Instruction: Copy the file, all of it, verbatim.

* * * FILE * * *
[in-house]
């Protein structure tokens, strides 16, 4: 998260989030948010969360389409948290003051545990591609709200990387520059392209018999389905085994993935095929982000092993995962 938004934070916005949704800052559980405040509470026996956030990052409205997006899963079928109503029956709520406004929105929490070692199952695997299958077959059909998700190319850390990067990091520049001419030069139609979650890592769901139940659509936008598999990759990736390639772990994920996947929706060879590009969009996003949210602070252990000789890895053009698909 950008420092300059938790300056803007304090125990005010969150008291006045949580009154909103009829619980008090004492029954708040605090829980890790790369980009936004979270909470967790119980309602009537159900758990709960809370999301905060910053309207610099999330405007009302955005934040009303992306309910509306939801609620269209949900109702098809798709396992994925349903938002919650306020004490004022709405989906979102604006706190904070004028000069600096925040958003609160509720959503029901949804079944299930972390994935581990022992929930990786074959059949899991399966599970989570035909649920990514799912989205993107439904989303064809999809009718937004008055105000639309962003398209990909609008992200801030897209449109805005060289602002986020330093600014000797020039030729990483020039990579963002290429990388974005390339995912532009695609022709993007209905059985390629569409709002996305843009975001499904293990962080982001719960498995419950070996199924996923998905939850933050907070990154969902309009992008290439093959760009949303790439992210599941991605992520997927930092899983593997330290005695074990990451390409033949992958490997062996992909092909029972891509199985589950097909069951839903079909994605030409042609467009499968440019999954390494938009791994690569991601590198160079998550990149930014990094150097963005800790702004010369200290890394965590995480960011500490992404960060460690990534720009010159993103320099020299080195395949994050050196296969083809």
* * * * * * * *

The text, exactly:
[in-house]
């Protein structure tokens, strides 16, 4: 998260989030948010969360389409948290003051545990591609709200990387520059392209018999389905085994993935095929982000092993995962 938004934070916005949704800052559980405040509470026996956030990052409205997006899963079928109503029956709520406004929105929490070692199952695997299958077959059909998700190319850390990067990091520049001419030069139609979650890592769901139940659509936008598999990759990736390639772990994920996947929706060879590009969009996003949210602070252990000789890895053009698909 950008420092300059938790300056803007304090125990005010969150008291006045949580009154909103009829619980008090004492029954708040605090829980890790790369980009936004979270909470967790119980309602009537159900758990709960809370999301905060910053309207610099999330405007009302955005934040009303992306309910509306939801609620269209949900109702098809798709396992994925349903938002919650306020004490004022709405989906979102604006706190904070004028000069600096925040958003609160509720959503029901949804079944299930972390994935581990022992929930990786074959059949899991399966599970989570035909649920990514799912989205993107439904989303064809999809009718937004008055105000639309962003398209990909609008992200801030897209449109805005060289602002986020330093600014000797020039030729990483020039990579963002290429990388974005390339995912532009695609022709993007209905059985390629569409709002996305843009975001499904293990962080982001719960498995419950070996199924996923998905939850933050907070990154969902309009992008290439093959760009949303790439992210599941991605992520997927930092899983593997330290005695074990990451390409033949992958490997062996992909092909029972891509199985589950097909069951839903079909994605030409042609467009499968440019999954390494938009791994690569991601590198160079998550990149930014990094150097963005800790702004010369200290890394965590995480960011500490992404960060460690990534720009010159993103320099020299080195395949994050050196296969083809």